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Split Rings On Line Ties
3 replies to this topic
Posted 14 October 2010 - 03:02 PM
A mate of mine was having some trouble with a glidebait last week. The lure would glide on the first jerk but came up in the water like a breaching whale on the next. It was a slow sinker. We removed the split ring from the nose and hey presto, it worked. I have got into the habit of putting split rings on all my baits line ties, simply because it makes it easier to change lures. I started wondering though if I was missing some action from some of my other lures, cranks or jerks. Anyone had any similar experiences?
Posted 14 October 2010 - 03:44 PM
[quote name='Craig Beverley PAC' timestamp='1287086576' post='154294']
I've gone through and removed the split rings from almost all of my crankbaits. I use a very small Berkley snap (no swivel) so I avoid the time of tieing line direct. The only lures I have that still have a split ring are some Rapala's that have an inset line tie, which is hard to get the snap to connect to.
I believe Rapala recommends tieing direct to their split ring. But I believe you get a similar action by removing the split ring and using a small snap. Maybe I'm just a little paranoid, I dunno. I will say that trolling I will sometimes outfish other people in the boat who haven't done this. Could be the fishing line I use instead though.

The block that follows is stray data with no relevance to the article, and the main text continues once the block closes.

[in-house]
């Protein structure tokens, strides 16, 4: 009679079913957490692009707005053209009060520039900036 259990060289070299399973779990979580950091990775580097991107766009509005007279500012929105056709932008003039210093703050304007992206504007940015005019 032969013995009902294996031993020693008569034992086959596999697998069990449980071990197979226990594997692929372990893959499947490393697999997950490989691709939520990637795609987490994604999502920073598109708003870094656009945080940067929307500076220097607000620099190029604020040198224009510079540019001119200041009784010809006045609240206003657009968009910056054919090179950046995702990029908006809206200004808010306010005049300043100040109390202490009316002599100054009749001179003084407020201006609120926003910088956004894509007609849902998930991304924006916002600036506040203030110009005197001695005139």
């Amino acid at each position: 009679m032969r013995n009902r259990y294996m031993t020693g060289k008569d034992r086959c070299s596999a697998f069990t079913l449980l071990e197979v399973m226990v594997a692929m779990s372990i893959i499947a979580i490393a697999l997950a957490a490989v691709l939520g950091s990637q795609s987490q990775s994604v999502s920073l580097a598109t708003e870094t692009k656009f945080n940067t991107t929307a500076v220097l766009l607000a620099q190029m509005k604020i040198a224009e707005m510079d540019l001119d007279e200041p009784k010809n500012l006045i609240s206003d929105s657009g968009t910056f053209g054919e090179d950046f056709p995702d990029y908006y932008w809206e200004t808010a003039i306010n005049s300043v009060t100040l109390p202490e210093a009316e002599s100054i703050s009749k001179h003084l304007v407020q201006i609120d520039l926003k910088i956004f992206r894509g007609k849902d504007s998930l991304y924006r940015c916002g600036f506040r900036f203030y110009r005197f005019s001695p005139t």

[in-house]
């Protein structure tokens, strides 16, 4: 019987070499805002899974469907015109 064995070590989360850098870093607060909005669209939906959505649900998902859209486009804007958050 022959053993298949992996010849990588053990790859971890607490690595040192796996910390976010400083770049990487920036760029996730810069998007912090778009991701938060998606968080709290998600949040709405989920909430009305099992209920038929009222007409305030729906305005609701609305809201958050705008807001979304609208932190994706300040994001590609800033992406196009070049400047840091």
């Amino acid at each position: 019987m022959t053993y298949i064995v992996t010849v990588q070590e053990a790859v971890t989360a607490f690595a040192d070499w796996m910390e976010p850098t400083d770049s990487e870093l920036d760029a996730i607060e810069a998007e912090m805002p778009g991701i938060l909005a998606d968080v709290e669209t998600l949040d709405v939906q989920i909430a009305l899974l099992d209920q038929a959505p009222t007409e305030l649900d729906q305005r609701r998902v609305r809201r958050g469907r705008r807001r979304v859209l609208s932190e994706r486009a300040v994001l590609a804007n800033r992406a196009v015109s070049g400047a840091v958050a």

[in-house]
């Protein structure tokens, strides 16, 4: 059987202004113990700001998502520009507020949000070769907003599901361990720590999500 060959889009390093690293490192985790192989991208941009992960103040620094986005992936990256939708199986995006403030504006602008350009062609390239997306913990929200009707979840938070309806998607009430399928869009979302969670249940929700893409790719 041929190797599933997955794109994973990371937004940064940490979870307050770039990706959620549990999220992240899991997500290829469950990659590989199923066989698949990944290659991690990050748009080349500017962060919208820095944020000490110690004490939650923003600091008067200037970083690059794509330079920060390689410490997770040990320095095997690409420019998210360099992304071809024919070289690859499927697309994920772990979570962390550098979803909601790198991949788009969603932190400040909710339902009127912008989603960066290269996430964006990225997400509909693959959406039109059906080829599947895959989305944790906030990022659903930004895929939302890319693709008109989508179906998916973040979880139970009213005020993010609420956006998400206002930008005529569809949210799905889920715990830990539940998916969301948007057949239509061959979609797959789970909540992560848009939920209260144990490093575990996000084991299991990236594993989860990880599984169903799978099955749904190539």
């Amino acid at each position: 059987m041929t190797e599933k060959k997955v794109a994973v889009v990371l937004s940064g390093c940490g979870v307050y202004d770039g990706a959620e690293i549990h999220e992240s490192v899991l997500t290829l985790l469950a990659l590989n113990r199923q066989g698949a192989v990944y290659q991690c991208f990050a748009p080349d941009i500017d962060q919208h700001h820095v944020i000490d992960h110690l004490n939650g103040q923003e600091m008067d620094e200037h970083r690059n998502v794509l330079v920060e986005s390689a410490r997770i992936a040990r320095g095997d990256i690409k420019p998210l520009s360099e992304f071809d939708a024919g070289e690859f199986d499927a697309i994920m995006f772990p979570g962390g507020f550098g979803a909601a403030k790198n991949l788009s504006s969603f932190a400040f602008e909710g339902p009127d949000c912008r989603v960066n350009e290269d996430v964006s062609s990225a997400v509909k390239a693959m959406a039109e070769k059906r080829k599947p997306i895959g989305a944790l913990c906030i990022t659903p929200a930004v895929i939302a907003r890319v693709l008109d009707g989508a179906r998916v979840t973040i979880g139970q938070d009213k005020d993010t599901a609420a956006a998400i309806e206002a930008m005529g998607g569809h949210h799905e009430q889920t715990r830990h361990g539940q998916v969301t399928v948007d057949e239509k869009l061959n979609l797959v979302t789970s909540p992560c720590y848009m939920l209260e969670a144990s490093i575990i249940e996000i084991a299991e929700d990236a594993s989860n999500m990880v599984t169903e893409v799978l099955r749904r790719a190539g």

Posted 14 October 2010 - 04:11 PM
Thanks Deep Cranks. I always use a 90lb multistrand stainless trace when lure fishing, so the lure is attached by a stay lok to the trace, if this has any bearing.
Posted 14 October 2010 - 07:52 PM
Virtually all crankbaits here in the U.S. come with a split ring on the line tie. It allows the crankbait to wobble more freely than tying direct to the line tie. Most of the time, that's a good thing. But maybe not always. Seemingly small differences in the line's hardware attachment can change the behavior of a bait so some builders are adamant about the size or shape of the split ring used on their baits. All you can really say is that once you find the attachment (or lack thereof) that works best on a particular bait, stick with it.